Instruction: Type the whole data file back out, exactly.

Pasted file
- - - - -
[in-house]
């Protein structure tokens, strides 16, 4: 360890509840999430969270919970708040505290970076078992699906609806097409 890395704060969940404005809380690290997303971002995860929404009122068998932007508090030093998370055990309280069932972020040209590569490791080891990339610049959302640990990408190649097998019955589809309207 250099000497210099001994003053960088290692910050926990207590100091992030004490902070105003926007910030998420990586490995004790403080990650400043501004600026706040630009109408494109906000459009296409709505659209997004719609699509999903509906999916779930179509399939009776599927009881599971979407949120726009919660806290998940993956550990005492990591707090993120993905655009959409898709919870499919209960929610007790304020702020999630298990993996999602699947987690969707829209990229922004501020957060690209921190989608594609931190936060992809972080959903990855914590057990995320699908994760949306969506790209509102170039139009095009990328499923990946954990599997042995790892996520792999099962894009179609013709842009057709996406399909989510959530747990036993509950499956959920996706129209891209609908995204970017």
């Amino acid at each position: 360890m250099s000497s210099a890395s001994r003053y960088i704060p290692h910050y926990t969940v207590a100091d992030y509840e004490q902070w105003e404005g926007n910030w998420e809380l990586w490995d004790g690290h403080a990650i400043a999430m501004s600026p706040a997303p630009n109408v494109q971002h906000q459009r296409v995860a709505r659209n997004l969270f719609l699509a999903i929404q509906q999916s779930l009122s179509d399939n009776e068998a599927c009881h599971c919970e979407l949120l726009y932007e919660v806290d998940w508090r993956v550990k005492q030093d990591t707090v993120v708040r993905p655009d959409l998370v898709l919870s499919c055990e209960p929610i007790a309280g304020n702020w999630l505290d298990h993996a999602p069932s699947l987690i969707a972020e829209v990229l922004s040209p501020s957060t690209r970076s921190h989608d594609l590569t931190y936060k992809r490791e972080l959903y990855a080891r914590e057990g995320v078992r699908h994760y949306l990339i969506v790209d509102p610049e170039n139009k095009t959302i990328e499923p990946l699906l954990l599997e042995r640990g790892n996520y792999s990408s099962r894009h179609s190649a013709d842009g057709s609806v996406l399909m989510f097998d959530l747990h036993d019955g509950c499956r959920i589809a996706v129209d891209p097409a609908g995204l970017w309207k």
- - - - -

[in-house]
């Protein structure tokens, strides 16, 4: 360890509840999430969270919970708040505290970076078992699906609806097409 890395704060969940404005809380690290997303971002995860929404009122068998932007508090030093998370055990309280069932972020040209590569490791080891990339610049959302640990990408190649097998019955589809309207 250099000497210099001994003053960088290692910050926990207590100091992030004490902070105003926007910030998420990586490995004790403080990650400043501004600026706040630009109408494109906000459009296409709505659209997004719609699509999903509906999916779930179509399939009776599927009881599971979407949120726009919660806290998940993956550990005492990591707090993120993905655009959409898709919870499919209960929610007790304020702020999630298990993996999602699947987690969707829209990229922004501020957060690209921190989608594609931190936060992809972080959903990855914590057990995320699908994760949306969506790209509102170039139009095009990328499923990946954990599997042995790892996520792999099962894009179609013709842009057709996406399909989510959530747990036993509950499956959920996706129209891209609908995204970017």
């Amino acid at each position: 360890m250099s000497s210099a890395s001994r003053y960088i704060p290692h910050y926990t969940v207590a100091d992030y509840e004490q902070w105003e404005g926007n910030w998420e809380l990586w490995d004790g690290h403080a990650i400043a999430m501004s600026p706040a997303p630009n109408v494109q971002h906000q459009r296409v995860a709505r659209n997004l969270f719609l699509a999903i929404q509906q999916s779930l009122s179509d399939n009776e068998a599927c009881h599971c919970e979407l949120l726009y932007e919660v806290d998940w508090r993956v550990k005492q030093d990591t707090v993120v708040r993905p655009d959409l998370v898709l919870s499919c055990e209960p929610i007790a309280g304020n702020w999630l505290d298990h993996a999602p069932s699947l987690i969707a972020e829209v990229l922004s040209p501020s957060t690209r970076s921190h989608d594609l590569t931190y936060k992809r490791e972080l959903y990855a080891r914590e057990g995320v078992r699908h994760y949306l990339i969506v790209d509102p610049e170039n139009k095009t959302i990328e499923p990946l699906l954990l599997e042995r640990g790892n996520y792999s990408s099962r894009h179609s190649a013709d842009g057709s609806v996406l399909m989510f097998d959530l747990h036993d019955g509950c499956r959920i589809a996706v129209d891209p097409a609908g995204l970017w309207k």